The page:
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Viva La Social – How The Social Value Act Is Revolutionising Public Sector Procurement

Friday March 18th, 2016

By Daniel Bridgewater, Director, Hero Communications

A child lost his parents and ended up in foster care. He didn’t have a suitcase, so his life was stuffed into a ripped bin bag as he made his way to his new ‘home’. His life. In a bin bag.

This happens every day across the country. light_8016790Sml

One council had had enough of seeing this. Their Adoptions and Fostering team went to their Procurement team and asked whether their corporate service providers could do anything about it.

This council convinced the corporate to get their staff to donate suitcases AND find somewhere to store them in their offices. All because of the Public Sector (Social Value) Act 2012.

This is a true story.

This solution emphasises how – with a bit of creative thinking and a ‘what if’mentality – the SVA can solve some of society’s biggest (and littlest) of problems.

(Okay, okay, I know this is quite a morbid start to a blog. I usually keep them quite light and funny but their are real stories out there – ways in which the SVA is truly impacting the world around us. This is one of them.)

But what is the SVA? It’s simple: for a private sector organisation to get a public sector contract, they now have to demonstrate social value. The good ones are actively creating it.

I genuinely think it’s revolutionary. It has the potential to do so much if approached in the right way.

I say ‘Viva La Social!’

Here are three reasons why I think it’s revolutionising public sector procurement.

 

SVA Makes Doing ‘Something Good’ a Rational Decision

Doing ‘something good’has always been a nice thing for corporates. That, or a cheap marketing ploy.

Now don’t get me wrong, there is a rational benefit from CSR and many organisations take advantage of this. Banks supporting small businesses so their staff learn how to offer genuine customer and business advice, engineering firms running programmes in schools to develop their talent pipeline etc, SOME have taken advantage of the opportunities of CSR.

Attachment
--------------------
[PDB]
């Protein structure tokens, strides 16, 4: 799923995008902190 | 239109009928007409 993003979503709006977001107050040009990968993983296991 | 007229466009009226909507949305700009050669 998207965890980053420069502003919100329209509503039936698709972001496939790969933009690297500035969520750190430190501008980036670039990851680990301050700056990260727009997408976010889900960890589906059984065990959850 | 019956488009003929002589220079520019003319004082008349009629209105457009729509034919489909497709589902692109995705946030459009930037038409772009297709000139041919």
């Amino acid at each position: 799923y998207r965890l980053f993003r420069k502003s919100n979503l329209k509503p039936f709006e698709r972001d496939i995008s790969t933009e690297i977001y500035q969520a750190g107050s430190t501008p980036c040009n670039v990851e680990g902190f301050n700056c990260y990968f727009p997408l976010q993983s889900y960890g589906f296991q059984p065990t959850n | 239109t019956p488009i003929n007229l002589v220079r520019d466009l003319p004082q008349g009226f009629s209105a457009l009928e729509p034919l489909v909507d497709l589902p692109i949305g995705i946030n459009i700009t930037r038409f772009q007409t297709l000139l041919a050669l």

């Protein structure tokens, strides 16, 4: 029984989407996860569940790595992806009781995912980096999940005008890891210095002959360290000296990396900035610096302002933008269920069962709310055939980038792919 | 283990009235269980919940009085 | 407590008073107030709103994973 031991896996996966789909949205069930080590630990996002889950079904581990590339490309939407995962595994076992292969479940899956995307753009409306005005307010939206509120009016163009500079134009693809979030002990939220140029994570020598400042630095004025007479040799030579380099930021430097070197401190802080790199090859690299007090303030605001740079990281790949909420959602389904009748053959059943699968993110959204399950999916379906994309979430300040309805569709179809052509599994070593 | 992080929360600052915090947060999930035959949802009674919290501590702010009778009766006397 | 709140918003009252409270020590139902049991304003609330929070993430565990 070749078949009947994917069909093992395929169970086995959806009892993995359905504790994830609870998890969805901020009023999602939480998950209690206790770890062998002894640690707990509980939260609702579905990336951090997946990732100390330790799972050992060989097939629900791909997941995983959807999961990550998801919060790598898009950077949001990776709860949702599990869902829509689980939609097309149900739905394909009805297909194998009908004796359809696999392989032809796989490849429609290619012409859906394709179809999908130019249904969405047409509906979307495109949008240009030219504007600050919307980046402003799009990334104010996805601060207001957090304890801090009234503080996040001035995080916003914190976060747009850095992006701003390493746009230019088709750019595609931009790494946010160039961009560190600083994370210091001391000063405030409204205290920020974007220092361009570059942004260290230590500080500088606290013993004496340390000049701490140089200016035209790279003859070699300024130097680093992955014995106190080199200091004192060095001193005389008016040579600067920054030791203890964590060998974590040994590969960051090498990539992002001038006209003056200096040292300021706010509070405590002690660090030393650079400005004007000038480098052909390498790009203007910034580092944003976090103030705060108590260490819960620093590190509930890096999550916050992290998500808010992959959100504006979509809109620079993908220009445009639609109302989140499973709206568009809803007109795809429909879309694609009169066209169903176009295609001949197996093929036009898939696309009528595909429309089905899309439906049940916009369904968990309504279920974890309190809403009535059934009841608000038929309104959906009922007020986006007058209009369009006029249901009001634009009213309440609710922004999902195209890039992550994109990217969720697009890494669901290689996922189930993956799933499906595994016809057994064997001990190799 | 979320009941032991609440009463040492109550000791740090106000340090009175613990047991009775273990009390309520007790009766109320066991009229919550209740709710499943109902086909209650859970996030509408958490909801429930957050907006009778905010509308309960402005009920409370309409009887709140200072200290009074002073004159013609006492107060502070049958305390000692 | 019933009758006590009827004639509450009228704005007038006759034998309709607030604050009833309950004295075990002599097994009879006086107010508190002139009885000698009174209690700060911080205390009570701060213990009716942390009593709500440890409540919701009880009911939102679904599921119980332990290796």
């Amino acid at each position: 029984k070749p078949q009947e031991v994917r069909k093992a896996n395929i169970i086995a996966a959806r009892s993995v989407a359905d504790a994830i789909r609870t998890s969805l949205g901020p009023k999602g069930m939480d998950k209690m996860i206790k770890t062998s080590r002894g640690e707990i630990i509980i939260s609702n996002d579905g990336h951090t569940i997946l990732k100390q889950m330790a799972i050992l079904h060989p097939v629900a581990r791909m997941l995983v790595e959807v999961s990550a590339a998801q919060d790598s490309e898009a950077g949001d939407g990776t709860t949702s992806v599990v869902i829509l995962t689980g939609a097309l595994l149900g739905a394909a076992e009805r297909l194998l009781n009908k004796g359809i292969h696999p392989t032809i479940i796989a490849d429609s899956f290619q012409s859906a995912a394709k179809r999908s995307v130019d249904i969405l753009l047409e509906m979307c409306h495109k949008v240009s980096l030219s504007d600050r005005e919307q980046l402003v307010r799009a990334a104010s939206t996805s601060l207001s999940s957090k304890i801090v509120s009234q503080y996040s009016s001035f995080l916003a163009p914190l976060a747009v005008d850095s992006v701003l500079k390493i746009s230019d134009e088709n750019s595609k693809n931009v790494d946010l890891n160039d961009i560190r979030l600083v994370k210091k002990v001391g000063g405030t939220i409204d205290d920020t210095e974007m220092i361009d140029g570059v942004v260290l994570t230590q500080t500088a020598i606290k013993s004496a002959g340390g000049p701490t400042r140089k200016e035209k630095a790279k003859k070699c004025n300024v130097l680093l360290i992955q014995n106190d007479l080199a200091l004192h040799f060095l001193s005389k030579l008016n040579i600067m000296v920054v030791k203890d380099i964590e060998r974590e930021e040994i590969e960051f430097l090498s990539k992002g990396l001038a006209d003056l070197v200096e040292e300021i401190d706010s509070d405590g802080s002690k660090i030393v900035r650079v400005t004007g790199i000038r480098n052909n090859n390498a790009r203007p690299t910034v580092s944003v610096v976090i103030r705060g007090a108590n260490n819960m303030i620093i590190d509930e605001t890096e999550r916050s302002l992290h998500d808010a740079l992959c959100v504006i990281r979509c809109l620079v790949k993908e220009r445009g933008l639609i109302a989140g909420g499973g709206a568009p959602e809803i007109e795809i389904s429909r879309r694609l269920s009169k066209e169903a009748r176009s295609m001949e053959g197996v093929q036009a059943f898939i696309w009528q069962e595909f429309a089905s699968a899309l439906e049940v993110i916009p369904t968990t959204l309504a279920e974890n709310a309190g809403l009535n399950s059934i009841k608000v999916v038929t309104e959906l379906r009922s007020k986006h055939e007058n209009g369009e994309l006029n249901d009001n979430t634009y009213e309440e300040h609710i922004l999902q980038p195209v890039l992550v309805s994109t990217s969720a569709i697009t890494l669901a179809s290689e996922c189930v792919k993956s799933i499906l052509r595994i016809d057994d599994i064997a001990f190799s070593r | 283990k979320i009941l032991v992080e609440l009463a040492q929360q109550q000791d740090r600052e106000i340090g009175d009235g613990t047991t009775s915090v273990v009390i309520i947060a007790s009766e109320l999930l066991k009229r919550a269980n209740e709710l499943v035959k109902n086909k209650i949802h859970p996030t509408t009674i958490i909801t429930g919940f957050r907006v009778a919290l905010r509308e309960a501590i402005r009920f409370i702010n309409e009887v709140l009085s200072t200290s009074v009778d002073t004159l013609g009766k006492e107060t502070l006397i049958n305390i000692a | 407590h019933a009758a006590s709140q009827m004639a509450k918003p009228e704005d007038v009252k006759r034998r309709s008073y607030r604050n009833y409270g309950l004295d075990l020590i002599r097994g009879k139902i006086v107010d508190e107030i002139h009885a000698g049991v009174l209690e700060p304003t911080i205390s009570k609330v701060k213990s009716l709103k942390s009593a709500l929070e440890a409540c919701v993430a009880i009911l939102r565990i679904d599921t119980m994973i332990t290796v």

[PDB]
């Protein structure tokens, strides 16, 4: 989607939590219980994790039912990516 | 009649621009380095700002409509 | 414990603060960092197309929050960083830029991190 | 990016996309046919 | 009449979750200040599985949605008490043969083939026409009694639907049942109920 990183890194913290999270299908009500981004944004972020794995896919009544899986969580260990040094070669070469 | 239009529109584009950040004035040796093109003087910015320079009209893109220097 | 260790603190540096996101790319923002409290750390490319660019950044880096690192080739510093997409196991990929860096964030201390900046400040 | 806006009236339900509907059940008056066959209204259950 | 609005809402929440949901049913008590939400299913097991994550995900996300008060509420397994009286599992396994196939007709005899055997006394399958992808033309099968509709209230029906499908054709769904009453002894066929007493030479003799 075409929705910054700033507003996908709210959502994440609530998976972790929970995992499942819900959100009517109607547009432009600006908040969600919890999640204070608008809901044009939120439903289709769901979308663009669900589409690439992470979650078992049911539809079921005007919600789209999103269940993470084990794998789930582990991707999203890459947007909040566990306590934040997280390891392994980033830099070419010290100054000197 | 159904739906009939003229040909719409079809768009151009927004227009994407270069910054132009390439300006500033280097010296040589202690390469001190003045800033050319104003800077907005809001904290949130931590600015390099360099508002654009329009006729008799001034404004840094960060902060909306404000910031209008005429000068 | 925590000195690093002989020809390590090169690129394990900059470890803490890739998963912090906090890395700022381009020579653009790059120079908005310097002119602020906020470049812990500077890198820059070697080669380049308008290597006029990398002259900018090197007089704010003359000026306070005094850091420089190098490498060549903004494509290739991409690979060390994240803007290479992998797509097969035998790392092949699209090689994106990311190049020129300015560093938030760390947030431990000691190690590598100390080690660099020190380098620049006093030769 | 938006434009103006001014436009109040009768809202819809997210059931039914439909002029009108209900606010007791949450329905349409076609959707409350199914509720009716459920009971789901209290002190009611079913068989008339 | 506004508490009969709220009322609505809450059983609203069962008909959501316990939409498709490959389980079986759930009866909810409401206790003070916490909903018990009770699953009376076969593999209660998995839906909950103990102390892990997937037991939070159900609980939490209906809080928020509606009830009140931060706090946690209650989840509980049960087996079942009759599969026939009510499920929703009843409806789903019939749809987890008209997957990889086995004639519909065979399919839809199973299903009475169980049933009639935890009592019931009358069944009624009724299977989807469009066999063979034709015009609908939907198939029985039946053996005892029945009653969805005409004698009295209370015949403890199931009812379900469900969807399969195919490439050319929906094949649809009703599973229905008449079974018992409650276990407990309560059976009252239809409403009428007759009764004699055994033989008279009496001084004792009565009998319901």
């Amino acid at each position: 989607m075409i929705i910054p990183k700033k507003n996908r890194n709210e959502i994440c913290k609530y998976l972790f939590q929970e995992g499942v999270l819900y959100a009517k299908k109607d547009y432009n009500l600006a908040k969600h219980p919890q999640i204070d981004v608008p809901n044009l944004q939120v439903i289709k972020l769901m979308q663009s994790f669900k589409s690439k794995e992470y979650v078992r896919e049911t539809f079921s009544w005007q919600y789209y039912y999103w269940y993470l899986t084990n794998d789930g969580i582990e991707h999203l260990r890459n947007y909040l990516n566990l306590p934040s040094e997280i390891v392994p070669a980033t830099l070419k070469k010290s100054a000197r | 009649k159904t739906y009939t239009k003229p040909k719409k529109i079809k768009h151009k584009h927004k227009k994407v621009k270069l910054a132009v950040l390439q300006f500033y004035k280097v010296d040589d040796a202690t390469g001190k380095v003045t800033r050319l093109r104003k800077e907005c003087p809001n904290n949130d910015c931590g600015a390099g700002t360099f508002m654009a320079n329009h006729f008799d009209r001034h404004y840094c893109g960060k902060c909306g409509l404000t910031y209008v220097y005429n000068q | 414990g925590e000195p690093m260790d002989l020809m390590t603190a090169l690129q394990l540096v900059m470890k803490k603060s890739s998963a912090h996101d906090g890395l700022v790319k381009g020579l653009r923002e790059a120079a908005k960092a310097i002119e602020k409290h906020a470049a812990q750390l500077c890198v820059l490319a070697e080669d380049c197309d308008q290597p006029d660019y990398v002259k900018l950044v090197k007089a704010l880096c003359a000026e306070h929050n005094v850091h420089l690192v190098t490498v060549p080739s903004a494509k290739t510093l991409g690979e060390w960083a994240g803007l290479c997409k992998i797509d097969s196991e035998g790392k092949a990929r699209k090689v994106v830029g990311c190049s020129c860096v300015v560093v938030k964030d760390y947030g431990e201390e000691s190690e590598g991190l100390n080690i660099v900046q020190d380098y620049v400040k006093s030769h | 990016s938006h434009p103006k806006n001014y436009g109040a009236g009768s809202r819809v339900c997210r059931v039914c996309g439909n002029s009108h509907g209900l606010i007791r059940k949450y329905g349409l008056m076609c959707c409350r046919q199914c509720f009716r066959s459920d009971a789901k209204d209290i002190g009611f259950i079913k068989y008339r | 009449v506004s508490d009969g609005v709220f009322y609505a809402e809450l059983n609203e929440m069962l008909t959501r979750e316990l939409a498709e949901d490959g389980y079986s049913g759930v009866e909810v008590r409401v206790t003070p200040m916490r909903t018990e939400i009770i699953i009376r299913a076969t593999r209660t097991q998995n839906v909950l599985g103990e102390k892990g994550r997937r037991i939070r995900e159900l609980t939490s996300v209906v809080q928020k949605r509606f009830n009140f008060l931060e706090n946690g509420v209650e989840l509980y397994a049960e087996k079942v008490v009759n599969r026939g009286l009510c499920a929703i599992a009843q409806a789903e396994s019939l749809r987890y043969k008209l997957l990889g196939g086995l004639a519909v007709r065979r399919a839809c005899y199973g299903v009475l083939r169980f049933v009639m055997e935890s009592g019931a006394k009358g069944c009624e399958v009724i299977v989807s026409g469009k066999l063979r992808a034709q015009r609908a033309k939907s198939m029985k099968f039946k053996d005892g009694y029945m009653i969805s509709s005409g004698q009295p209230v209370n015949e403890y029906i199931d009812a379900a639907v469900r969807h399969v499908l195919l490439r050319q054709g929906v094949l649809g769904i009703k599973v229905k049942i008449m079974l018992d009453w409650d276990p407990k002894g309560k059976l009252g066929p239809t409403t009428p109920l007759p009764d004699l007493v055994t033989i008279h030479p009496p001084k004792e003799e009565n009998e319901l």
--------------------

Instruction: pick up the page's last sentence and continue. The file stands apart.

But the SVA makes the benefit as clear as day. ‘If you create social value, you will get points on the mark scheme increasing your chances of winning the contract’.

Or ‘do something good to get your hands on this public money’. Simple.

I love this because it is making social value/good a transactional, rational, logical decision – something we all know corporates understand.

 

Businesswoman viewing the contract before signing

It’s Giving Smaller Social Enterprises Better Chances of Winning Public Sector Contracts

Secondly, SVA gives smaller socially-driven organisations a better chance of winning contracts.

Up until now, value-for-money has been the biggest factor in the procurement decision making process. It’s been the only factor. And yes, it will still be the most important thing.

But social enterprises, which are usually a lot smaller and can’t win based on value-for-money alone, now can gain a competitive advantage. With councils such as Knowsley giving up to 20% of the mark scheme to social value, social enterprises have the opportunity to smash a large chunk of the mark scheme.

But don’t take my word for it. In the London Borough of Waltham Forest the social enterprise HCT Group won a transport contract to deliver Special Educational Needs (SEN) transport and Adult Social Services transport. The reason stated why they won was because they promised to reinvest all profits into a learning centre that would provide training to long-term unemployed people in the borough (you can read more about this here )

Profits into supporting the unemployed vs profits into the pockets of shareholders. When it comes to public money, it’s a bit of a no-brainer.

It has the potential to give these smaller organisations a competitive advantage because they live and breath social value! And we’re extremely excited about this possibility.

 

It’s Getting the Public More in Return for their Taxeshands jigsaw 2124574Med

Finally, the SVA is helping the public get more for their hard earned taxes.

Cuts are rife and austerity is in play, but corporates are still generating record profits.

Now obviously we’re pro-business, but it’s good to see the public and their representative bodies getting more bang for their buck.

If we can get profits reinvested into training centres, unused vehicles being offered to charities, staff being asked to give unwanted clothes to the homeless, free training opportunities for our young people, a living wage etc etc etc, then this will clearly create benefit for the public.

Whether this is direct or spillover it’s still going to provide great benefit to the public.

Conclusion

The Public Sector (Social Value) Act 2012 has potential to do something revolutionary. But it all depends on whether the corporates and the public sector bodies do something revolutionary in response. A few are.

Some are just copying and pasting from their outdated CSR policy or including a few half-decent case studies to show what they believe to be social value creation. But they need to be doing more.

Some, like the ones working with us at Hero, are going into the communities, doing their research, forming relationships with the right people and promising to do genuine and meaningful things that solve problems.

Viva La Social! These are the revolutionaries. Are you?

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